On the heels of this post, I figured it was time to dust the mothballs off this one that I'd started working on several months ago but never quite finished. Here goes. I've left the rough edges in hopes of sparking a discussion.
A friend asked, in response to two June posts why I get so worked up about global warming (or, rather, the mania around the theory of global warming) when there's so much else going on in the world that's of vastly greater import and immediacy. Good question! Perhaps those asking would like to answer it themselves!
It's a question that partly answers itself. I.e., I get worked up about global warming's true believers because it's difficult to understand their point of view without first being converted. It's a disconnect that many of those believers may well identify with in their frustration and even disgust at organized religion in general and Christianity in particular.
Why are people so despereately concerned with a diffuse phenomenon that--even if true--will have no significant impact for generations? (No, Hurricane Katrina, bad as it's impacts were, doesn't count--for a whole host of reasons I'm not going to rehash here. Nor does a mild winter.)
Around the same time, someone else remarked that my more intimate posts and reflections on personal religious experiences were far better, or at least more captivating, even if they draw fewer comments--or at least no comment battles. (The 'silence' dilemma should be familiar to even the most casual writers and speakers: Did I wow them with such insight that no additional comment is possible? Or did I just bore them and embarass myself so badly that no comment is warranted? Traffic statistics seldom shed any light on the matter.)
Which got me thinking, during some time in intellectual 'neutral' recently as I did repetitive outdoor manual labor: how might my enthusiasm for religious-experience posts and my (darker) enthusiasm for fisking global warming nonsense be linked?
This source lists the characteristics of religion. I'm not offering this as definitive, but its at least thought-provoking. Their punch list reads as follows::
- Belief in Supernatural Beings (global warming acolytes seldom talk explicitly about it, but many implicitly worship a kind of mother-earth concept)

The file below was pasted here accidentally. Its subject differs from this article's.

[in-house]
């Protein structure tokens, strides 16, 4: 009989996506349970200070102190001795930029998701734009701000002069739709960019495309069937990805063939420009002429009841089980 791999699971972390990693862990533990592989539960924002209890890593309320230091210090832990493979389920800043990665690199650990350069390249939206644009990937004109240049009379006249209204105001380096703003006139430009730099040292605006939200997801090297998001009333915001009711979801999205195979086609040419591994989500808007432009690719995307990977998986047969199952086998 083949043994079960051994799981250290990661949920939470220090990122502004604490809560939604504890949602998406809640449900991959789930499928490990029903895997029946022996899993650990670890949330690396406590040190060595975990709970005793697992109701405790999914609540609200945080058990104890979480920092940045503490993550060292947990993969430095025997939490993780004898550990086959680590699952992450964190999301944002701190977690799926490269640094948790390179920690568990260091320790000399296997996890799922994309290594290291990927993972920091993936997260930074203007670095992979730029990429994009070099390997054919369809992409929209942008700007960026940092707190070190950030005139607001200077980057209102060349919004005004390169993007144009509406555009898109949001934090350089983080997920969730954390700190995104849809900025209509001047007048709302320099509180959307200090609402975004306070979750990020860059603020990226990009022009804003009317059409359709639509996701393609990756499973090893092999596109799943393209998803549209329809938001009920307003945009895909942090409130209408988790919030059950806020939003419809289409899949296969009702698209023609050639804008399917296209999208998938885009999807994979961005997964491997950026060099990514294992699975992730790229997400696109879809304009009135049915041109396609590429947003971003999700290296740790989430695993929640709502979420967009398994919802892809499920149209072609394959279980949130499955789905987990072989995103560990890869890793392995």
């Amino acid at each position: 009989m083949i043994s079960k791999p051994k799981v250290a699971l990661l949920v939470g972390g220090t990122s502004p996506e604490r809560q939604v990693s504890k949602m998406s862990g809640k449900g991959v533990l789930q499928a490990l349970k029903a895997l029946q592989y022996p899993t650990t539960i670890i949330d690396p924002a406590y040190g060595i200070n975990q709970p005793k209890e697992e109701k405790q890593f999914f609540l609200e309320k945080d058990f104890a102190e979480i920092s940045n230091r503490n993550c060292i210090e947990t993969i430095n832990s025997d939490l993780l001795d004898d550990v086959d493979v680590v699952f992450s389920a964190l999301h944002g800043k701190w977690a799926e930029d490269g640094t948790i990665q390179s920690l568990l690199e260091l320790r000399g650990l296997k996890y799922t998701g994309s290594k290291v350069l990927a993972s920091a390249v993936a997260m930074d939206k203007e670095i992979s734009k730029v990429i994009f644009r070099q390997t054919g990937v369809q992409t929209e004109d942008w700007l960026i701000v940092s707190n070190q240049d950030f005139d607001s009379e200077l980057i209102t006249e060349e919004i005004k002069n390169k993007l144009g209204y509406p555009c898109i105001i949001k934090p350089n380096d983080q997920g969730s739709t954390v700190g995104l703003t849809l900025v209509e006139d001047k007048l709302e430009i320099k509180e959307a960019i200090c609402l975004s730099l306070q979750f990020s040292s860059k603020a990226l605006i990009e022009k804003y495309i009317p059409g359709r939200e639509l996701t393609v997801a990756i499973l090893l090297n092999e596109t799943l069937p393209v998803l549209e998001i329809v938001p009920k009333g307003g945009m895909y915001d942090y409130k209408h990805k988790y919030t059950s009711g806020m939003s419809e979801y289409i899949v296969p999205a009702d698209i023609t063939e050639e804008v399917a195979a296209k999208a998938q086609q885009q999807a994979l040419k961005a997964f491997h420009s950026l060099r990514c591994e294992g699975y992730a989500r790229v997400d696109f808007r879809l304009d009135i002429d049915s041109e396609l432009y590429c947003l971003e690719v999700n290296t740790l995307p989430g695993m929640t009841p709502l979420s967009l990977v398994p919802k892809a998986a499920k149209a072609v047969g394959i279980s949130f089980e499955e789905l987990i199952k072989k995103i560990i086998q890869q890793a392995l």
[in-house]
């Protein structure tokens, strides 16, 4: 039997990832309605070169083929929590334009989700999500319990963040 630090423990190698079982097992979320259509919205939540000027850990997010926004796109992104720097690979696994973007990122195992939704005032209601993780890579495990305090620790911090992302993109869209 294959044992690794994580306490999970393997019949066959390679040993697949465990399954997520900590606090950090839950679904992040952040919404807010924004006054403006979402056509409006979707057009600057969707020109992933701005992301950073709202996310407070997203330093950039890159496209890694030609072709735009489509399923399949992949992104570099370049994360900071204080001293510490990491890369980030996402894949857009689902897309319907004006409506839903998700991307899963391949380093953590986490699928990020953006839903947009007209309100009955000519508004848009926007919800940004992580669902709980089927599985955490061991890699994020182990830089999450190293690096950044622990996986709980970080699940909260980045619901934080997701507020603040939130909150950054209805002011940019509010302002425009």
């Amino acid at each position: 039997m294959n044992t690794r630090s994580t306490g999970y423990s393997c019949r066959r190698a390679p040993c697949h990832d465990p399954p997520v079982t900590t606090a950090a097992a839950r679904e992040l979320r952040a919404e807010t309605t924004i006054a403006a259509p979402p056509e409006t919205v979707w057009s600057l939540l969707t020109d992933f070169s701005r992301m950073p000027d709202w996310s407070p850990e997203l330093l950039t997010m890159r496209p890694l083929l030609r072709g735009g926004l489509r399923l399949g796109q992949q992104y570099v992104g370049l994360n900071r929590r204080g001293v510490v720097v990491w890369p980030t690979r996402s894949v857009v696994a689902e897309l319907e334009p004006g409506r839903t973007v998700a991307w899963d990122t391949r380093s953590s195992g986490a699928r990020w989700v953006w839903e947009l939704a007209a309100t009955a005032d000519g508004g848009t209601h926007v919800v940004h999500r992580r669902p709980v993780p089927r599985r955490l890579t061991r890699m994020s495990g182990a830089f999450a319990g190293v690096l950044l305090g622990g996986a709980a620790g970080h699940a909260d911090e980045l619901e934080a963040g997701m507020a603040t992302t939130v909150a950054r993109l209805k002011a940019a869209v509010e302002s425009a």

- Sacred vs Profane Objects, Places, Times (profanity seems to relate to the weather--if it's severe in any direction, it is often taken as evidence of our being bad; sacredness seems to be found in remote places, particularly the arctic and antarctic. like heaven, they are places most of us have not visited personally. we must rely on the testimony of others about how sacred they are)
- Ritual Acts Focused on Sacred Objects, Places, Times (it's not clear how this relates to global warming as a religion except to the extent that some think of the Toyota Prius as being more sacred than other cars despite its much higher price and safety issues)
- Moral Code With Supernatural Origins (the moral code of global warming is all about C02 emmissions; like real sin, nobody living actually meets the demand of zero infringement (in this case, carbon emmissions)... an interesting parallel)
- Characteristically Religious Feelings, [e.g.,] awe, a sense of mystery, a sense of guilt, and adoration are “religious feelings” which tend to be aroused in religious believers when they come in the presence of sacred objects, in sacred places, and during the practice of sacred rituals. See #3. As I noted in recent posts, negative religious feelings are easily stirred up in true global warming believers)
- Prayer and Other Forms of Communication (not sure how this applies to global warming)
- A World View & Organization of One’s Life Based on the World View (global warming religion fits this one reasonably well... people are certainly thinking about it a lot)
- A Social Group Bound Together by the Above (total fit; see previous posts)
Then there are those who don't disguise their efforts to create new religions.